Provides information on using CSS3 to build user interfaces, covering such topics as templates, fonts and text, animated effects, icons, layout, and adaptive design.
Author: Yuval Noah Harari
Publisher: Harper Collins
New York Times Bestseller A Summer Reading Pick for President Barack Obama, Bill Gates, and Mark Zuckerberg From a renowned historian comes a groundbreaking narrative of humanity’s creation and evolution—a #1 international bestseller—that explores the ways in which biology and history have defined us and enhanced our understanding of what it means to be “human.” One hundred thousand years ago, at least six different species of humans inhabited Earth. Yet today there is only one—homo sapiens. What happened to the others? And what may happen to us? Most books about the history of humanity pursue either a historical or a biological approach, but Dr. Yuval Noah Harari breaks the mold with this highly original book that begins about 70,000 years ago with the appearance of modern cognition. From examining the role evolving humans have played in the global ecosystem to charting the rise of empires, Sapiens integrates history and science to reconsider accepted narratives, connect past developments with contemporary concerns, and examine specific events within the context of larger ideas. Dr. Harari also compels us to look ahead, because over the last few decades humans have begun to bend laws of natural selection that have governed life for the past four billion years. We are acquiring the ability to design not only the world around us, but also ourselves. Where is this leading us, and what do we want to become? Featuring 27 photographs, 6 maps, and 25 illustrations/diagrams, this provocative and insightful work is sure to spark debate and is essential reading for aficionados of Jared Diamond, James Gleick, Matt Ridley, Robert Wright, and Sharon Moalem.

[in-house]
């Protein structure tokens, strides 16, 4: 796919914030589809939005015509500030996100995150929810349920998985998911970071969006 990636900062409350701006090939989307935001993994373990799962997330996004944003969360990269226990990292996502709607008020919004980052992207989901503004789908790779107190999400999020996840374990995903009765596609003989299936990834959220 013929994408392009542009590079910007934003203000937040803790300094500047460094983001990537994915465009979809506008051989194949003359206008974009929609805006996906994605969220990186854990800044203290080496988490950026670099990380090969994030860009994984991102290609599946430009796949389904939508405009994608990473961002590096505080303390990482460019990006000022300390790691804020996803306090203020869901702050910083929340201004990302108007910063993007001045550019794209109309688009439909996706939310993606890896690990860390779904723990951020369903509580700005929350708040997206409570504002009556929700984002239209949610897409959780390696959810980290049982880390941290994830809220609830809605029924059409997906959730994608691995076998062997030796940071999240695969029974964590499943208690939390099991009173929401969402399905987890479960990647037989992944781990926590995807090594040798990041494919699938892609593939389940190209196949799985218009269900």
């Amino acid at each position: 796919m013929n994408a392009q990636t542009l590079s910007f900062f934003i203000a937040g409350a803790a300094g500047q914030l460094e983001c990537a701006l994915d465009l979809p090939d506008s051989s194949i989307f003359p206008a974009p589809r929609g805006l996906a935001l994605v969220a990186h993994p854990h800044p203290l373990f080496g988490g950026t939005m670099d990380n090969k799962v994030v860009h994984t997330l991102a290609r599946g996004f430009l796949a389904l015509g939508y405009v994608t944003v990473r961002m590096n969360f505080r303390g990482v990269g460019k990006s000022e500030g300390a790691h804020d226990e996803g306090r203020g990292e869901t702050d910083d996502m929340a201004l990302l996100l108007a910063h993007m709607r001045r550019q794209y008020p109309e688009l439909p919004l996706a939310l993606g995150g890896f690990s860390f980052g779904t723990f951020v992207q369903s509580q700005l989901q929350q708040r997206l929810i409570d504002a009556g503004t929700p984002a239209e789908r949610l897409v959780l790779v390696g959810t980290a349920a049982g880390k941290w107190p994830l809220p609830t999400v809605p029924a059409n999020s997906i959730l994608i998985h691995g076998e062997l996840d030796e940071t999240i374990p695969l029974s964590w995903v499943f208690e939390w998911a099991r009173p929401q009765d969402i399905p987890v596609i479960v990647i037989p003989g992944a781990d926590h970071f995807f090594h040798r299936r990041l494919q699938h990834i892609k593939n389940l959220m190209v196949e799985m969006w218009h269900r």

Author: Judy Willis
Publisher: Assn for Supervision & Curriculum
Is there a way to get students to love math? Dr. Judy Willis responds with an emphatic yes in this informative guide to getting better results in math class. Tapping into abundant research on how the brain works, Willis presents a practical approach for how we can improve academic results by demonstrating certain behaviors and teaching students in a way that minimizes negativity. With a straightforward and accessible style, Willis shares the knowledge and experience she has gained through her dual careers as a math teacher and a neurologist. In addition to learning basic brain anatomy and function, readers will learn how to * Improve deep-seated negative attitudes toward math. * Plan lessons with the goal of "achievable challenge" in mind. * Reduce mistake anxiety with techniques such as errorless math and estimation. * Teach to different individual learning strengths and skill levels. * Spark motivation. * Relate math to students' personal interests and goals. * Support students in setting short-term and long-term goals. * Convince students that they can change their intelligence. With dozens of strategies teachers can use right now, Learning to Love Math puts the power of research directly into the hands of educators. A Brain Owner's Manual, which dives deeper into the structure and function of the brain, is also included--providing a clear explanation of how memories are formed and how skills are learned. With informed teachers guiding them, students will discover that they can build a better brain . . . and learn to love math!
Author: Ed Southall
This book sheds light on the hidden connections between everything in mathematics at school so teachers can explain it while fully understanding it themselves.
Author: Ian Loynd
Publisher: Crown House Publishing
The Perfect (Ofsted) Maths Lesson recognises that teaching is hard and that, although no teacher is perfect, their lessons can be. Drawing on his experience as a secondary maths teacher and assistant head teacher Ian Loynd provides practical ideas and common-sense methods that can help every teacher to be outstanding, and uncovers the essential strategies that help teachers appear to walk on water.